• 6. Enter in the Package Name and Root Package for Generated Types fields, then click Next.


Step 6: Specify Default Mapping Options

  • 7. Click Next.(No image)
  • 8. Select Generate Asynchronous Methods where specified by the JAX-WS Binding, then click Next.


Step 8: Asynchronous Methods

  • 9. Select oracle/wss11_saml_token_with_message_protection_client_pulicy, then click Next.


Figure 9: Pulicy

  • 10. Select GenericSoap in the Ports drop-drown, then click Next.


Figure 10: Defined Handlers

  • 11. In Step 8, click Finish to complete the creation of the Web Service Proxy client configured for the server endpoint in your environment.

Native Proxy

The NativeProxy Java class is implemented to submit requests over the Native Web Service or raw Idc Socket, depending on which option is selected on the application's landing page. The init() calls made to the createClient() method of the IdcClientManager object will need to be updated to target the server hosting the Native Web Service and Oracle WebCenter Content applications.

Demo Application Dialogs

Landing Page

The fullowing dialog illustrates the initial application landing page you see after logging in. The radio buttons at the top of the application allow you to select the API to be used for submitting requests. for comparison, I have added the RIDC option, which uses the IdcClient checking in files and other purposes. The Check-in and Search links bring you to simple forms, as illustrated below.


Landing Page

Check-in Form

Clicking the Check-In link displays the simple check in form, as illustrated below, which allows you to test checking in documents of different sizes using the method selected on the landing page. The Submit button in the form invokes the executeCheckin() method of the respective Java classes.


Check-in Form

Check-in Confirmation Form

When a document is successfully checked in, a check-in confirmation dialog displays the information for the checked-in document. If an error occurs, an error page will be displayed. This area of the application demonstrates the process of accessing the response data (e.g. StatusCode, StatusMessage, etc) that would typically be accessible as the LocalData area of a Content Server DataBinder.


Check-in Confirmation Form

Search Form

Clicking on the Search link displays the simple search form that allows you to perform a full text search using the method selected on the landing page. The form's Submit button invokes the executeSearch() method of the respective Java classes.


Search Form

Search Results Dialog

After submitting a search the search results dialog is displayed, containing content items that match the full text search criteria. This provides an example of how to obtain and process records of a result set. The download icon and content id culumns highlighted in red illustrate downloading a file and accessing document information attributes using the method selected on the landing page. The download icon invokes the executeGetFile() method and the Content ID link invokes the executeDocInfo method of the respective Java classes.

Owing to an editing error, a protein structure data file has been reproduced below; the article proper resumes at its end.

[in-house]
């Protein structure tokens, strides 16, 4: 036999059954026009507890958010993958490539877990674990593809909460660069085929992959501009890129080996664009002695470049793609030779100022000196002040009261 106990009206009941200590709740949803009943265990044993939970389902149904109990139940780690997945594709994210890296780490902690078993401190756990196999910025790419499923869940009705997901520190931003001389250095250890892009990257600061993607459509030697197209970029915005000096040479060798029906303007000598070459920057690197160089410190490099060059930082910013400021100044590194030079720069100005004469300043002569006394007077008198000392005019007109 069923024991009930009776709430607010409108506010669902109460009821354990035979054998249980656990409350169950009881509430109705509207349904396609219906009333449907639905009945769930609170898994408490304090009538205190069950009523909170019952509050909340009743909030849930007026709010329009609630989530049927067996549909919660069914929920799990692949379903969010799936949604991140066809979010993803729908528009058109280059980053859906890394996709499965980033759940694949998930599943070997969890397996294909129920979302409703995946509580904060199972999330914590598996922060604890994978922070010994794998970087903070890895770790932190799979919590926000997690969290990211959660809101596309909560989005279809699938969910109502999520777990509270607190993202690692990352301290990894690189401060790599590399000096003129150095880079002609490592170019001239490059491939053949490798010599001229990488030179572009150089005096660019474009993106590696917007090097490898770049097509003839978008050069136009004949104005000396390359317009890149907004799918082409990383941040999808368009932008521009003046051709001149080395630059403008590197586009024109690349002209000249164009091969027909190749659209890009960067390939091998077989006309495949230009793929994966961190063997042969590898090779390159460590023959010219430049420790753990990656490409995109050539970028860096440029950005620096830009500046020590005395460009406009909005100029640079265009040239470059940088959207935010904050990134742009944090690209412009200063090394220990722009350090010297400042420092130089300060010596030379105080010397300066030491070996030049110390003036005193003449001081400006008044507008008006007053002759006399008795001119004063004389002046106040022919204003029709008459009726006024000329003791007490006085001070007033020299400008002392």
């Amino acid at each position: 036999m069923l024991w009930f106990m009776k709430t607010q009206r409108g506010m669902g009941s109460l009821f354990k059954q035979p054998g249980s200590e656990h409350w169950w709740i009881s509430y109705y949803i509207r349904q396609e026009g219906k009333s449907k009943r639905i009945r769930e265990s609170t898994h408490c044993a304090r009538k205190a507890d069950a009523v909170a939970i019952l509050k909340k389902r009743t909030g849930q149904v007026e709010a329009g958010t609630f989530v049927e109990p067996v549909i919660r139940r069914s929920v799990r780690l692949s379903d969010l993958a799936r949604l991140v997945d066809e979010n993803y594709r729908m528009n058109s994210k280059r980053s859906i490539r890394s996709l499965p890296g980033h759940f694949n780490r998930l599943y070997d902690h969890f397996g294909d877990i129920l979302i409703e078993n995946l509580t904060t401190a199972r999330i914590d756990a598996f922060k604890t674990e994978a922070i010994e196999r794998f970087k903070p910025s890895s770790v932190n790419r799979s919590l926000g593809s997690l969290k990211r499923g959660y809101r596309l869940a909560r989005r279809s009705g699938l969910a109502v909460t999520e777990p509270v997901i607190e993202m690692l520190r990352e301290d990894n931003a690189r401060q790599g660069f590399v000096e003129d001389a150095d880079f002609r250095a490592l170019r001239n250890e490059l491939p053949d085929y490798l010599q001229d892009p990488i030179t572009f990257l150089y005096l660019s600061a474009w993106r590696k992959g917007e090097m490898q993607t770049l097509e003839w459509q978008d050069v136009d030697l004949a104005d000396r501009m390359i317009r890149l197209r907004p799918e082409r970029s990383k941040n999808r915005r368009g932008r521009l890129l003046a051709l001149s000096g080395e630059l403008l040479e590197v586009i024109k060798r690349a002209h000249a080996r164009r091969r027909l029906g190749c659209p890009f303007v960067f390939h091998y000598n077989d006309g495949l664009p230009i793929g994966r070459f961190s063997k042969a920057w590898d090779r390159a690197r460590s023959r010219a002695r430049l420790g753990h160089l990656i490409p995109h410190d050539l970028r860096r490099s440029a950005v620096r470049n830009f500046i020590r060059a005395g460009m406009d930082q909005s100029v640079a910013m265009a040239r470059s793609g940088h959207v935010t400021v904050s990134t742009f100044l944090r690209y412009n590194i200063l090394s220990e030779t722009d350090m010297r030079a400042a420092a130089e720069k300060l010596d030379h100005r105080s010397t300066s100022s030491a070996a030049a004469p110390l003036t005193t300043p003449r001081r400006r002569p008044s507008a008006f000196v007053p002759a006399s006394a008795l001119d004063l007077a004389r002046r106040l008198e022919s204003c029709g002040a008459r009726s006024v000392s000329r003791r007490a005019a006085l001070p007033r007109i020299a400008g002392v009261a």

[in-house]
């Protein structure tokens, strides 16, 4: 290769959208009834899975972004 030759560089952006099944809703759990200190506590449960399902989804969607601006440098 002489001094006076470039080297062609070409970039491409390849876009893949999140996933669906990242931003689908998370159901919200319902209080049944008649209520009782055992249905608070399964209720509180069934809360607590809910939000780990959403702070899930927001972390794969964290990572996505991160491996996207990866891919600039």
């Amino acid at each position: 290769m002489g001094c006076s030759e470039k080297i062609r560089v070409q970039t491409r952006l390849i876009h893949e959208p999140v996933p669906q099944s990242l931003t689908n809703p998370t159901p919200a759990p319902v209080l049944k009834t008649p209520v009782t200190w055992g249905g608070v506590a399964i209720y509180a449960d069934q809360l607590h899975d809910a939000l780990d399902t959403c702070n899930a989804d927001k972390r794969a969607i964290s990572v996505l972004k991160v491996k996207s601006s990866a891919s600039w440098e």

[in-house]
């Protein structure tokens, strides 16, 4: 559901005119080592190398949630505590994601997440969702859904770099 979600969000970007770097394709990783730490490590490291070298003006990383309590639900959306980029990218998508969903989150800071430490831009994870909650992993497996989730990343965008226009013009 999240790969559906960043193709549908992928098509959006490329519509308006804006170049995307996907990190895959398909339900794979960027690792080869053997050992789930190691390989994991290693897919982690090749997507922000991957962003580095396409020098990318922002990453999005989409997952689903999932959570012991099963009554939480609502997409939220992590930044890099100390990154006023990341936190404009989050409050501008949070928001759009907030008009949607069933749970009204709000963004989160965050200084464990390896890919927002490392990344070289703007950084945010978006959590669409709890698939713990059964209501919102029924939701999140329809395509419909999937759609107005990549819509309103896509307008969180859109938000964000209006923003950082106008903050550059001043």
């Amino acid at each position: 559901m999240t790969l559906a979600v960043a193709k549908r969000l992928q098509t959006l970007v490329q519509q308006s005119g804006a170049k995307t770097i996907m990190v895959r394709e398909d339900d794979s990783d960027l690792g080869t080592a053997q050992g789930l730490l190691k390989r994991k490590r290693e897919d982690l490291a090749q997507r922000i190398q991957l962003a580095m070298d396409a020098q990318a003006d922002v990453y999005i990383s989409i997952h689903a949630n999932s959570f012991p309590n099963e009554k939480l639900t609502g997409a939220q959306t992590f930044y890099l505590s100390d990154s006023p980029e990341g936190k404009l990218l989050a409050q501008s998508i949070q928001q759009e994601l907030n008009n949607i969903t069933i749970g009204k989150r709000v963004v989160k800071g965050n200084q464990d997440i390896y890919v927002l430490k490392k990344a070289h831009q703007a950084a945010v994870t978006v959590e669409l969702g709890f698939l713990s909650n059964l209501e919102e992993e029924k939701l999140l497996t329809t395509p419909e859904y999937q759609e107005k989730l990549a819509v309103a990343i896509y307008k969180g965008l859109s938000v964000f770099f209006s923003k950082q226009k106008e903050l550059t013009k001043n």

Search Results Dialog

Document Information Page

The document information page is rendered when clicking on the Content ID link in the search results.


Document Information Page

The delete link in the revision history table invokes the executeDeleteRev() method of the respective interfaces and provides an example of how to delete a specific revision of a document.


Deleting a Document Revision

Summing It Up

This article covers quite a bit of ground on how to implement integrations with Oracle WebCenter Content 11g using Web Services. The information presented here provides you with the "how" but not necessarily the "when" as it pertains to guidance on the right time to integrate with Oracle WebCenter Content 11g using Web Services. So it seems a summary to tie things together is in order. The table below provides a short list of guidelines to facilitate that decision.

    Generic Web Service Native Web Service RIDC
Need to implement integration over a Web Services layer? Yes
WS-Security required for providing message encryption? (Typical when encryption is required but messages traverse multiple nodes that may not have all hops encrypted by transport layer security (SSL)) Yes
Binary Attachments (content) small to medium in size (˜ <=1 G)? Yes

About the Author

Jon McDonald, a Principle Solutions Architect with the Oracle WebCenter Content Architecture Team (A-Team), has been working in the Enterprise Content Management space with Oracle WebCenter Content (formerly Stellent) for 13 years. Prior to joining the Oracle WebCenter Content Architecture Team, Jon was a Technical Consulting Manager with Oracle Consulting Services working with fortune 50/100 clients across multiple industry verticals on large Enterprise Content Management Deployments.